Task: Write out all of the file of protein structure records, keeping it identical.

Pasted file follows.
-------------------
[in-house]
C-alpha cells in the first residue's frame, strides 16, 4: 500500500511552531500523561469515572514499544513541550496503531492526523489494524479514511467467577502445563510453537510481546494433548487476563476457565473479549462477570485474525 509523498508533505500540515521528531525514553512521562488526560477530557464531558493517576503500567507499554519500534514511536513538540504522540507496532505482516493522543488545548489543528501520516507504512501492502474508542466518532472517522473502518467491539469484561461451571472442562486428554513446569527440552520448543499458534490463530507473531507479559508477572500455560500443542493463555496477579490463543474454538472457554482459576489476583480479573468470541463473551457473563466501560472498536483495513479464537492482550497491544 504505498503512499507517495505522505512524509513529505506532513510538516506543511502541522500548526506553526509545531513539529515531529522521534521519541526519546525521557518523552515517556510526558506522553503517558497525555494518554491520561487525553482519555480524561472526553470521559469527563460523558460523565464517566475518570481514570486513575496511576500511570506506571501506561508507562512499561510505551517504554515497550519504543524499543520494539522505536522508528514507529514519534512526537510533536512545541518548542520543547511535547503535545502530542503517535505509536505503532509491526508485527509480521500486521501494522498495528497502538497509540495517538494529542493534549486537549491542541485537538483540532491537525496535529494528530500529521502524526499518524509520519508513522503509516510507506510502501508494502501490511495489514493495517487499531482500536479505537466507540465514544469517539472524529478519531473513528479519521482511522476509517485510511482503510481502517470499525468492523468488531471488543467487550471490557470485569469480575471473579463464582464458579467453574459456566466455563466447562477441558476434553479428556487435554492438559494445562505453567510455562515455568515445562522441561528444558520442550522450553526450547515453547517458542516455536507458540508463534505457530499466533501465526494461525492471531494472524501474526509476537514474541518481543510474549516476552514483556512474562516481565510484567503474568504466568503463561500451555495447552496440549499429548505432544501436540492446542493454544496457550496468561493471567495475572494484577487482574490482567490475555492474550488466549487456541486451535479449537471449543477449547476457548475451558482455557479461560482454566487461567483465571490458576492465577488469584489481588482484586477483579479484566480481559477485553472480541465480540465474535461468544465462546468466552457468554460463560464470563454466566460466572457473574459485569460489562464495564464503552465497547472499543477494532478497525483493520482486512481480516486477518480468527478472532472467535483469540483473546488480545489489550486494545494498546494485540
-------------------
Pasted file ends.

[in-house]
C-alpha cells in the first residue's frame, strides 16, 4: 500500500511552531500523561469515572514499544513541550496503531492526523489494524479514511467467577502445563510453537510481546494433548487476563476457565473479549462477570485474525 509523498508533505500540515521528531525514553512521562488526560477530557464531558493517576503500567507499554519500534514511536513538540504522540507496532505482516493522543488545548489543528501520516507504512501492502474508542466518532472517522473502518467491539469484561461451571472442562486428554513446569527440552520448543499458534490463530507473531507479559508477572500455560500443542493463555496477579490463543474454538472457554482459576489476583480479573468470541463473551457473563466501560472498536483495513479464537492482550497491544 504505498503512499507517495505522505512524509513529505506532513510538516506543511502541522500548526506553526509545531513539529515531529522521534521519541526519546525521557518523552515517556510526558506522553503517558497525555494518554491520561487525553482519555480524561472526553470521559469527563460523558460523565464517566475518570481514570486513575496511576500511570506506571501506561508507562512499561510505551517504554515497550519504543524499543520494539522505536522508528514507529514519534512526537510533536512545541518548542520543547511535547503535545502530542503517535505509536505503532509491526508485527509480521500486521501494522498495528497502538497509540495517538494529542493534549486537549491542541485537538483540532491537525496535529494528530500529521502524526499518524509520519508513522503509516510507506510502501508494502501490511495489514493495517487499531482500536479505537466507540465514544469517539472524529478519531473513528479519521482511522476509517485510511482503510481502517470499525468492523468488531471488543467487550471490557470485569469480575471473579463464582464458579467453574459456566466455563466447562477441558476434553479428556487435554492438559494445562505453567510455562515455568515445562522441561528444558520442550522450553526450547515453547517458542516455536507458540508463534505457530499466533501465526494461525492471531494472524501474526509476537514474541518481543510474549516476552514483556512474562516481565510484567503474568504466568503463561500451555495447552496440549499429548505432544501436540492446542493454544496457550496468561493471567495475572494484577487482574490482567490475555492474550488466549487456541486451535479449537471449543477449547476457548475451558482455557479461560482454566487461567483465571490458576492465577488469584489481588482484586477483579479484566480481559477485553472480541465480540465474535461468544465462546468466552457468554460463560464470563454466566460466572457473574459485569460489562464495564464503552465497547472499543477494532478497525483493520482486512481480516486477518480468527478472532472467535483469540483473546488480545489489550486494545494498546494485540